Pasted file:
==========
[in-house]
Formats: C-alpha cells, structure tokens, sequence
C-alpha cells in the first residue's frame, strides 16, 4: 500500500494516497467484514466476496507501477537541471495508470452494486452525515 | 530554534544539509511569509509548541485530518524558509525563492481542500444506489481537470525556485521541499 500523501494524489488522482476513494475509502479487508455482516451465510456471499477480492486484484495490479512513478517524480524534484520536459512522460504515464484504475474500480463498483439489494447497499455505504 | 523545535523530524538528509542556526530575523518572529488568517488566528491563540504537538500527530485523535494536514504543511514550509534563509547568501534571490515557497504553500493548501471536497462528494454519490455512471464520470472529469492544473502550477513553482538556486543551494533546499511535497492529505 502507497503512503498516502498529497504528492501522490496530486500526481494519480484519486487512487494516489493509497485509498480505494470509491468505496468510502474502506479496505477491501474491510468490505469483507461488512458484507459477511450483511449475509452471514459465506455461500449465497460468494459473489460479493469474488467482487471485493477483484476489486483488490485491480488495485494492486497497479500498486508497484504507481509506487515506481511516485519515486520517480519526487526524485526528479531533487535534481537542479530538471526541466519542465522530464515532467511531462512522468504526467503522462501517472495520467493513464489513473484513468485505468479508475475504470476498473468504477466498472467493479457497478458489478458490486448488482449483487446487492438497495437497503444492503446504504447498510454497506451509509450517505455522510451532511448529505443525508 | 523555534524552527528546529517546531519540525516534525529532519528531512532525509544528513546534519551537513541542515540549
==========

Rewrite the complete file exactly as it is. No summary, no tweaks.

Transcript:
[in-house]
Formats: C-alpha cells, structure tokens, sequence
C-alpha cells in the first residue's frame, strides 16, 4: 500500500494516497467484514466476496507501477537541471495508470452494486452525515 | 530554534544539509511569509509548541485530518524558509525563492481542500444506489481537470525556485521541499 500523501494524489488522482476513494475509502479487508455482516451465510456471499477480492486484484495490479512513478517524480524534484520536459512522460504515464484504475474500480463498483439489494447497499455505504 | 523545535523530524538528509542556526530575523518572529488568517488566528491563540504537538500527530485523535494536514504543511514550509534563509547568501534571490515557497504553500493548501471536497462528494454519490455512471464520470472529469492544473502550477513553482538556486543551494533546499511535497492529505 502507497503512503498516502498529497504528492501522490496530486500526481494519480484519486487512487494516489493509497485509498480505494470509491468505496468510502474502506479496505477491501474491510468490505469483507461488512458484507459477511450483511449475509452471514459465506455461500449465497460468494459473489460479493469474488467482487471485493477483484476489486483488490485491480488495485494492486497497479500498486508497484504507481509506487515506481511516485519515486520517480519526487526524485526528479531533487535534481537542479530538471526541466519542465522530464515532467511531462512522468504526467503522462501517472495520467493513464489513473484513468485505468479508475475504470476498473468504477466498472467493479457497478458489478458490486448488482449483487446487492438497495437497503444492503446504504447498510454497506451509509450517505455522510451532511448529505443525508 | 523555534524552527528546529517546531519540525516534525529532519528531512532525509544528513546534519551537513541542515540549